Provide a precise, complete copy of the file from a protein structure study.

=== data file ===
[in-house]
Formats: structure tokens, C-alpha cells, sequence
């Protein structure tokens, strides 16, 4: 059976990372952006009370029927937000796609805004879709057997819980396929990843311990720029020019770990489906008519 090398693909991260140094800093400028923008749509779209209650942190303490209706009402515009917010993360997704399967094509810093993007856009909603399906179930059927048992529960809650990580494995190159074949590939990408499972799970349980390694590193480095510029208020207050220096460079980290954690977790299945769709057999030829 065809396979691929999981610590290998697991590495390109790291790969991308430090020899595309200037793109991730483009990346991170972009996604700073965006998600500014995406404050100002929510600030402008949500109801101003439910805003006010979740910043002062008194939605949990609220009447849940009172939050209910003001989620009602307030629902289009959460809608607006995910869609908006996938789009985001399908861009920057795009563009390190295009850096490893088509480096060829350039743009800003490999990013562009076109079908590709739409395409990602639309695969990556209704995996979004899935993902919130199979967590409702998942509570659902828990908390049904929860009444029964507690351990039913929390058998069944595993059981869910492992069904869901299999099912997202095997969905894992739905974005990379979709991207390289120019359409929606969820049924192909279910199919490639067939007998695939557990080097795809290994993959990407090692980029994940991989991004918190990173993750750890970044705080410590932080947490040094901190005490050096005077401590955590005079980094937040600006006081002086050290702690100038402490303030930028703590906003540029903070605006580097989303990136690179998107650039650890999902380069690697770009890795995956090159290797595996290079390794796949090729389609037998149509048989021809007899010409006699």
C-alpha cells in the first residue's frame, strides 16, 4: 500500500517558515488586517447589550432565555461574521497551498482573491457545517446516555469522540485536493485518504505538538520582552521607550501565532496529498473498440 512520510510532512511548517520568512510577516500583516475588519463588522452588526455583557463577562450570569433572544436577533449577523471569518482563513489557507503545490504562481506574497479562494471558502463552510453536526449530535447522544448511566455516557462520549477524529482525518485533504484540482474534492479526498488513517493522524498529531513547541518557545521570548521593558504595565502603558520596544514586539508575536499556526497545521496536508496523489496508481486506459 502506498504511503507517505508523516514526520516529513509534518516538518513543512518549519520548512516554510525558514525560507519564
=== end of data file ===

[in-house]
Formats: structure tokens, C-alpha cells, sequence
């Protein structure tokens, strides 16, 4: 059976990372952006009370029927937000796609805004879709057997819980396929990843311990720029020019770990489906008519 090398693909991260140094800093400028923008749509779209209650942190303490209706009402515009917010993360997704399967094509810093993007856009909603399906179930059927048992529960809650990580494995190159074949590939990408499972799970349980390694590193480095510029208020207050220096460079980290954690977790299945769709057999030829 065809396979691929999981610590290998697991590495390109790291790969991308430090020899595309200037793109991730483009990346991170972009996604700073965006998600500014995406404050100002929510600030402008949500109801101003439910805003006010979740910043002062008194939605949990609220009447849940009172939050209910003001989620009602307030629902289009959460809608607006995910869609908006996938789009985001399908861009920057795009563009390190295009850096490893088509480096060829350039743009800003490999990013562009076109079908590709739409395409990602639309695969990556209704995996979004899935993902919130199979967590409702998942509570659902828990908390049904929860009444029964507690351990039913929390058998069944595993059981869910492992069904869901299999099912997202095997969905894992739905974005990379979709991207390289120019359409929606969820049924192909279910199919490639067939007998695939557990080097795809290994993959990407090692980029994940991989991004918190990173993750750890970044705080410590932080947490040094901190005490050096005077401590955590005079980094937040600006006081002086050290702690100038402490303030930028703590906003540029903070605006580097989303990136690179998107650039650890999902380069690697770009890795995956090159290797595996290079390794796949090729389609037998149509048989021809007899010409006699």
C-alpha cells in the first residue's frame, strides 16, 4: 500500500517558515488586517447589550432565555461574521497551498482573491457545517446516555469522540485536493485518504505538538520582552521607550501565532496529498473498440 512520510510532512511548517520568512510577516500583516475588519463588522452588526455583557463577562450570569433572544436577533449577523471569518482563513489557507503545490504562481506574497479562494471558502463552510453536526449530535447522544448511566455516557462520549477524529482525518485533504484540482474534492479526498488513517493522524498529531513547541518557545521570548521593558504595565502603558520596544514586539508575536499556526497545521496536508496523489496508481486506459 502506498504511503507517505508523516514526520516529513509534518516538518513543512518549519520548512516554510525558514525560507519564